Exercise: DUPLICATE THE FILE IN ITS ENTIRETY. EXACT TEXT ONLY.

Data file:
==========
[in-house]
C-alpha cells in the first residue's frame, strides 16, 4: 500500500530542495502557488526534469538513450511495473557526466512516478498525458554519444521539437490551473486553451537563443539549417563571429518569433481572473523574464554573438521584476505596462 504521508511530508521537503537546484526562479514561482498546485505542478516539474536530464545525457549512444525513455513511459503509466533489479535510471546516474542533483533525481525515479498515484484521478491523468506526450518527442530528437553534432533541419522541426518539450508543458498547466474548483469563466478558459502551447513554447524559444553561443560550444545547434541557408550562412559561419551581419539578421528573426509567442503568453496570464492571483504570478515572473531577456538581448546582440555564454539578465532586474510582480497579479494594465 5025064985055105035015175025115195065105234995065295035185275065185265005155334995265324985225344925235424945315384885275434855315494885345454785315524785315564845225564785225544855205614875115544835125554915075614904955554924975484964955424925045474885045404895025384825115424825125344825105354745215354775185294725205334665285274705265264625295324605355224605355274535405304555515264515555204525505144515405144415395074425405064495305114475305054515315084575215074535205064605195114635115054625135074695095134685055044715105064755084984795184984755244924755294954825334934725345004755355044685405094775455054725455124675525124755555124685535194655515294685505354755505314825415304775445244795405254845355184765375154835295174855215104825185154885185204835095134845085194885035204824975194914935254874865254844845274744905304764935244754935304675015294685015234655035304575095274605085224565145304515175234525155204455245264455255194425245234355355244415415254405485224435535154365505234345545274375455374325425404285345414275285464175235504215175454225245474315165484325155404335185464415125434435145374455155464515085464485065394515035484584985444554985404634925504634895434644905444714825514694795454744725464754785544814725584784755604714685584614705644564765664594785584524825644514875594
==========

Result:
[in-house]
C-alpha cells in the first residue's frame, strides 16, 4: 500500500530542495502557488526534469538513450511495473557526466512516478498525458554519444521539437490551473486553451537563443539549417563571429518569433481572473523574464554573438521584476505596462 504521508511530508521537503537546484526562479514561482498546485505542478516539474536530464545525457549512444525513455513511459503509466533489479535510471546516474542533483533525481525515479498515484484521478491523468506526450518527442530528437553534432533541419522541426518539450508543458498547466474548483469563466478558459502551447513554447524559444553561443560550444545547434541557408550562412559561419551581419539578421528573426509567442503568453496570464492571483504570478515572473531577456538581448546582440555564454539578465532586474510582480497579479494594465 5025064985055105035015175025115195065105234995065295035185275065185265005155334995265324985225344925235424945315384885275434855315494885345454785315524785315564845225564785225544855205614875115544835125554915075614904955554924975484964955424925045474885045404895025384825115424825125344825105354745215354775185294725205334665285274705265264625295324605355224605355274535405304555515264515555204525505144515405144415395074425405064495305114475305054515315084575215074535205064605195114635115054625135074695095134685055044715105064755084984795184984755244924755294954825334934725345004755355044685405094775455054725455124675525124755555124685535194655515294685505354755505314825415304775445244795405254845355184765375154835295174855215104825185154885185204835095134845085194885035204824975194914935254874865254844845274744905304764935244754935304675015294685015234655035304575095274605085224565145304515175234525155204455245264455255194425245234355355244415415254405485224435535154365505234345545274375455374325425404285345414275285464175235504215175454225245474315165484325155404335185464415125434435145374455155464515085464485065394515035484584985444554985404634925504634895434644905444714825514694795454744725464754785544814725584784755604714685584614705644564765664594785584524825644514875594